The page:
That's What She Said

When Employees Act Fishy

Tonight we revisited the episode “Heavy Competition,” which is rife with the kind of employee misconduct that keeps us lawyers busy. Last time we looked at this episode, we talked about trade-secret violations as well as Dwight Schrute’s personal liability for his bizarre antics, which included placing a dead fish in an air-conditioning vent in Michael Scott’s new office. (Can you imagine Dwight trying to explain to a judge –- “Your Honor, a dead fish in a vent has long been considered by generations of Schrutes to be a traditional welcome gift!”)  Ultimately, we decided that Dunder Mifflin probably would not be responsible for Dwight’s crazy actions.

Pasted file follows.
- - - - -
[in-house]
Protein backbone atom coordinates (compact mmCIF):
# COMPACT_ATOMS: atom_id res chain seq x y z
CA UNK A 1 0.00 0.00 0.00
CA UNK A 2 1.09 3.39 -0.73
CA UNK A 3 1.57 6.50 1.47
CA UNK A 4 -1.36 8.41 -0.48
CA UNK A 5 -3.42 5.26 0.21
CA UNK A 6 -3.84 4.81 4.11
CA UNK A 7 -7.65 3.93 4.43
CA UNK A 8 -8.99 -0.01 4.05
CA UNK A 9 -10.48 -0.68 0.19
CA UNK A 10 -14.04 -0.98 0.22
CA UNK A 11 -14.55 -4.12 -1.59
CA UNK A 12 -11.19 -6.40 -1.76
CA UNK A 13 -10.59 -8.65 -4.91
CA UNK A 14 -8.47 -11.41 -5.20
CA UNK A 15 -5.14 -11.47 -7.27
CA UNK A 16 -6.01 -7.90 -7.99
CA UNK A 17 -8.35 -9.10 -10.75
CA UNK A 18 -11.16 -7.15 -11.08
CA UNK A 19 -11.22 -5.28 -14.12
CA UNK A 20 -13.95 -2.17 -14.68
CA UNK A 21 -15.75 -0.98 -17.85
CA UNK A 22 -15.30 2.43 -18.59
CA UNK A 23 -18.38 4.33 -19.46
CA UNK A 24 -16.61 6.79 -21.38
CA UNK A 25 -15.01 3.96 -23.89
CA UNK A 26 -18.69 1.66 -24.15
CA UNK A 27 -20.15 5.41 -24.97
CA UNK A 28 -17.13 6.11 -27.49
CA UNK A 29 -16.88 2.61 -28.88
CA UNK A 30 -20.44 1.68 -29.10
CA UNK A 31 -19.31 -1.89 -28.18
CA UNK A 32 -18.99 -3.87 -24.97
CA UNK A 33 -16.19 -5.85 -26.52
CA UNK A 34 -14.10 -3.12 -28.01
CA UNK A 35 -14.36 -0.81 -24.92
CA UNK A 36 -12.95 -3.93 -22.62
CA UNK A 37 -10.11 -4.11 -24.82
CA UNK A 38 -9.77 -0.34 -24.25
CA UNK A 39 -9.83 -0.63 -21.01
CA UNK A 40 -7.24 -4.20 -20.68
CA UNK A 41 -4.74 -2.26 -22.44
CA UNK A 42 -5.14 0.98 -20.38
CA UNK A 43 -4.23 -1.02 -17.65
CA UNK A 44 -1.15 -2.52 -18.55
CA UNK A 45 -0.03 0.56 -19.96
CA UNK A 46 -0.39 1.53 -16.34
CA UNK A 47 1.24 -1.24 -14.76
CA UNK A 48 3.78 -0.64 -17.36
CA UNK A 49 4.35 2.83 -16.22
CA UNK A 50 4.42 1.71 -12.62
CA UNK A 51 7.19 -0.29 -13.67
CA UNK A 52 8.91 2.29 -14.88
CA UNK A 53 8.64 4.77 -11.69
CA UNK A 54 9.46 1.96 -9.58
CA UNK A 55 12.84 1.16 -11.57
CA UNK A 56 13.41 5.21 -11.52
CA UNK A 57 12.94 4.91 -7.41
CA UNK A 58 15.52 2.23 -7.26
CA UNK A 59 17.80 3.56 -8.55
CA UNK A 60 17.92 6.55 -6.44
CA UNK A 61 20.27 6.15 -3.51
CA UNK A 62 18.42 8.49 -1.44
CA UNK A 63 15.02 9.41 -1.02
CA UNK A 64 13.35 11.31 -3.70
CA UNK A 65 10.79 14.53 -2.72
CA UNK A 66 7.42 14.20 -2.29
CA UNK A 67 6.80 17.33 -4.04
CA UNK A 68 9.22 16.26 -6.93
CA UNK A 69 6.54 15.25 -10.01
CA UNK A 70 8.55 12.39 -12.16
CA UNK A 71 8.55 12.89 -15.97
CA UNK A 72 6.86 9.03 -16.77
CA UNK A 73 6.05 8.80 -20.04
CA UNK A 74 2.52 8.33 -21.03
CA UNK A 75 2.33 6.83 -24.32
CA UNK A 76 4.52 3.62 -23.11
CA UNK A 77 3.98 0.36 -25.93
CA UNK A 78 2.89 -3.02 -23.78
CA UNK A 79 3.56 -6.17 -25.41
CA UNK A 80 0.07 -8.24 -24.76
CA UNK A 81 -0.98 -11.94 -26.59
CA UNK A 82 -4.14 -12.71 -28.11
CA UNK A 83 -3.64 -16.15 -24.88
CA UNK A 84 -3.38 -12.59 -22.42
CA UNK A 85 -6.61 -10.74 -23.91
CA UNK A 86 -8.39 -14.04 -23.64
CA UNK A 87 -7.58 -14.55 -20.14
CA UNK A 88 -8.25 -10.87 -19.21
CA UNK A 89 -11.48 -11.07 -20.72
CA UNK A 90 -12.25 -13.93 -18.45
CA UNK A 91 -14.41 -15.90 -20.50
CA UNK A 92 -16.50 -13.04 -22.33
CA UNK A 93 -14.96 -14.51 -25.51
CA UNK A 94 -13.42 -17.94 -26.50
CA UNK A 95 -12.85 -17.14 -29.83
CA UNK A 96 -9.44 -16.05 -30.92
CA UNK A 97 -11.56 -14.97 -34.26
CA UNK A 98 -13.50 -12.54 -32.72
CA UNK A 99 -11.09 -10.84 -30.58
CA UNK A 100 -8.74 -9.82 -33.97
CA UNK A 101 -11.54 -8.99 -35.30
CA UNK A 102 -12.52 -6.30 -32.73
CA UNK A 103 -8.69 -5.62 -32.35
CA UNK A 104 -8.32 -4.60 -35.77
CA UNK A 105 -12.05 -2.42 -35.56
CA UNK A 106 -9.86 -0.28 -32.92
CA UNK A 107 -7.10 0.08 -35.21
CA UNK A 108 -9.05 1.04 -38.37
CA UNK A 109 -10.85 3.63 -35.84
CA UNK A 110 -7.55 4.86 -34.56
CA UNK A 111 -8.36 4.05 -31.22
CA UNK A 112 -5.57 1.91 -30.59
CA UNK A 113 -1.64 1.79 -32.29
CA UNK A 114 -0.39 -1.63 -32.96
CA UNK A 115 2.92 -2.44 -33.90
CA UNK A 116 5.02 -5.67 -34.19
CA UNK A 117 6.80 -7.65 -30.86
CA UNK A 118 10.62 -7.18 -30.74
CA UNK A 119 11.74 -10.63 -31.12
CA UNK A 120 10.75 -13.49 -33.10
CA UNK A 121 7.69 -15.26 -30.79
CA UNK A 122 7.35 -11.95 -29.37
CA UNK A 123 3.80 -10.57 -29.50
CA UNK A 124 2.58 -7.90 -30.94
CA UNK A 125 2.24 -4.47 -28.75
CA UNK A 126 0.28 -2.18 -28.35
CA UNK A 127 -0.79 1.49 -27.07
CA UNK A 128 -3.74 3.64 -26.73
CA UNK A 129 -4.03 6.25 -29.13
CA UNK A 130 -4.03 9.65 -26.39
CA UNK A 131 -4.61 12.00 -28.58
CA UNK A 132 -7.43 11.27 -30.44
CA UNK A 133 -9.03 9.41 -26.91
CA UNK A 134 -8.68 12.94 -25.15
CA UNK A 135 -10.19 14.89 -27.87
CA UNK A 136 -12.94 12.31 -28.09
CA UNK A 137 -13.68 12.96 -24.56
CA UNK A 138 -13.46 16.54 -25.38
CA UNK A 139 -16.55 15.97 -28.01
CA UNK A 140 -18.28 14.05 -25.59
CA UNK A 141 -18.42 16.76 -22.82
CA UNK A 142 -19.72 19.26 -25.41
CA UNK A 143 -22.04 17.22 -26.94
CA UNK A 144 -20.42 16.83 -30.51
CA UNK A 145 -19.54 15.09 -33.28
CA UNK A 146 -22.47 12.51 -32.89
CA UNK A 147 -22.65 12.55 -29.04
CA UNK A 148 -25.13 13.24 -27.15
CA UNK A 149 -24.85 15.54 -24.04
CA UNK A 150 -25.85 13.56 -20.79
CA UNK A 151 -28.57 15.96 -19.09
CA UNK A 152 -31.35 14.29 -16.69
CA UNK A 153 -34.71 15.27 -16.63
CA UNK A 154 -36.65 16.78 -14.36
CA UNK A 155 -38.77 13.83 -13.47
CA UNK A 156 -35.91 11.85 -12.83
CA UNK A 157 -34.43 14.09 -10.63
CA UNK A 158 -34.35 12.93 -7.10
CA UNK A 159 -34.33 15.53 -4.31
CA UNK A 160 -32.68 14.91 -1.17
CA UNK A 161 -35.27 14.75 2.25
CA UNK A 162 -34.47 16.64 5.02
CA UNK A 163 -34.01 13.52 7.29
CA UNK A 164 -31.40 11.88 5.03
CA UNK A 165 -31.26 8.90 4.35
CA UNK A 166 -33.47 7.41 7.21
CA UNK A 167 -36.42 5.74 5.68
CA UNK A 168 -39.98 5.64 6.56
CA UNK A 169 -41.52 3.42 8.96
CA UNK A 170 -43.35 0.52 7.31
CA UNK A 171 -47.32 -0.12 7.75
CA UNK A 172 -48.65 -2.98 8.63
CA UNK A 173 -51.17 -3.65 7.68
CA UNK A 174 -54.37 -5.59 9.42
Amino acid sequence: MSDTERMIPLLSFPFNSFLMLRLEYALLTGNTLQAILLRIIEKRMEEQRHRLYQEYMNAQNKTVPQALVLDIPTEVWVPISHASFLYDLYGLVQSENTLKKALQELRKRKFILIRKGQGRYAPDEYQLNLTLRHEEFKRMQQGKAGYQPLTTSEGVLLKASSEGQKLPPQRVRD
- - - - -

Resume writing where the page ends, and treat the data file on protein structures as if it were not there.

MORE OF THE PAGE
So why isn’t Dunder Mifflin responsible for Dwight’s poor judgment?  This time around, let’s talk a little about what has to happen for an employer to become vicariously liable for its employees’ bad behavior. As a general rule, an employer may be liable for an employee’s actions when he is acting within the scope of his employment. Conduct is not “within the scope of employment” if it is unauthorized or doesn’t serve the employer’s purpose. Determining the scope of employment is hardly a black-and-white issue, and courts often consider whether the bad behavior was foreseeable.

In Dwight’s case, he often acts with a mixed motive -– his own competitive nature to win at all costs and his loyalty toward his employer. Our guess, however, is that any court would recognize that no company is asking for the kind of loyalty that leads to stolen rolodexes and strange smells in competitors’ offices. When it comes to competing with Michael, Dwight seems to be operating on a deeper, more personal level.

Just six weeks until Season 6 premieres! Tune in next week.